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Something about small children tends to make me sad.
I can barely drop Franny off at her day care without coming away from it mildly depressed. It has something to do, I think, with seeing them, these children, sitting in their little kneedimpling circles, their little hands manipulating their little tools: their miniature scissors, their cigar-fat markers, their squat jars of clumpy paste—the kind unhappy children used to eat (at least they did when I was little), running the paste-clotted stick, like a Thai hors d’oeuvre, across their bumpy tongues. Isabelle loses all patience with me when I speak of it, but we tend to treat our children as though we were preparing them for a life in an Aborigine village, with songs and papercrafts, little circle dances, and storytellers arriving on odd schedules. We allow and even encourage them to mark up their bodies, their faces, their hands, with free and colorful designs.
It’s no wonder so many of them will fail in later life. And Franny must feel the same way I do, because I have to struggle with her each day I drive her in, forcing her from my arms and into the little play group. She clings to my neck, strangling me on the days I wear a tie, screaming, “Daddy, Daddy, please, not yet!”
With her thick glasses and the little blank diary she carries, in lieu of a blanket, for reassurance, she resembles a nervous, a reluctant, anthropologist, afraid to have to fend for herself on this strange island of wild and happy primitives: Glue-Eaters’ Island!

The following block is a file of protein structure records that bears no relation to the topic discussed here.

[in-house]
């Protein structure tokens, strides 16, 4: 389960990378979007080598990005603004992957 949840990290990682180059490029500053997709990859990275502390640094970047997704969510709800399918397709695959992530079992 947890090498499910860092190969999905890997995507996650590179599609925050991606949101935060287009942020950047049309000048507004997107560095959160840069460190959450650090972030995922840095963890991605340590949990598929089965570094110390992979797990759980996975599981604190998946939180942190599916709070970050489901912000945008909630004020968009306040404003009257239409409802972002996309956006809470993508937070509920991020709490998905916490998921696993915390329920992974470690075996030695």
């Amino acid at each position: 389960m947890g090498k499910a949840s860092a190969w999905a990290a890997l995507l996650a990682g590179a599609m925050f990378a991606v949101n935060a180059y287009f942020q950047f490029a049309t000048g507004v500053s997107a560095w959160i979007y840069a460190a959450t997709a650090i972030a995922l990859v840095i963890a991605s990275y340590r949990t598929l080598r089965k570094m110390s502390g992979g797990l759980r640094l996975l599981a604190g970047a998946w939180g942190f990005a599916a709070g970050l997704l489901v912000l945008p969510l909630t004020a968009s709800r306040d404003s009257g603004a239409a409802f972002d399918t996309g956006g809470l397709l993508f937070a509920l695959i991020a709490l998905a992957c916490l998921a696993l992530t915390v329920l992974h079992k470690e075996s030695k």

I can’t help shuddering, even thinking of it.
And it’s my own fault, really. I allow her to sleep in. Neither Isabelle nor I have the heart to rouse her so early from her bed, as though she were a milkman! She’s only three, after all, and this way I can get a little work done before she wakes up and begins issuing her tiny, frazzling demands, standing in her crib like Mussolini on the balustrade.
(Who knew such a small child could be so imperious, so shrill?)
And invariably we are the last ones to arrive at her day care because of it, arriving literally hours after the tiny group has formally cohered, so that Franny’s entry into it each day is uncertain, causing her, each day, to cling to my neck and scream.
Her caregivers, summoned by this shrieking, approach us from all sides. Smiling knowingly, indulgently, not unsympathetically, they attempt to sever her from my arms. “No!—Daddy!—please!” Franny yowls or screams or rather in actual fact whispers. She whispers this plea, albeit shrilly and directly into my ear, her small teeth pressed hard against it, her forehead banging wildly into my temple; wanting above all not to be embarrassed, she whispers in an attempt to remind me privately of the bond we share, a blood tie that by rights must supercede the desires of these grasping others with their paltry claims to a pallid civic authority.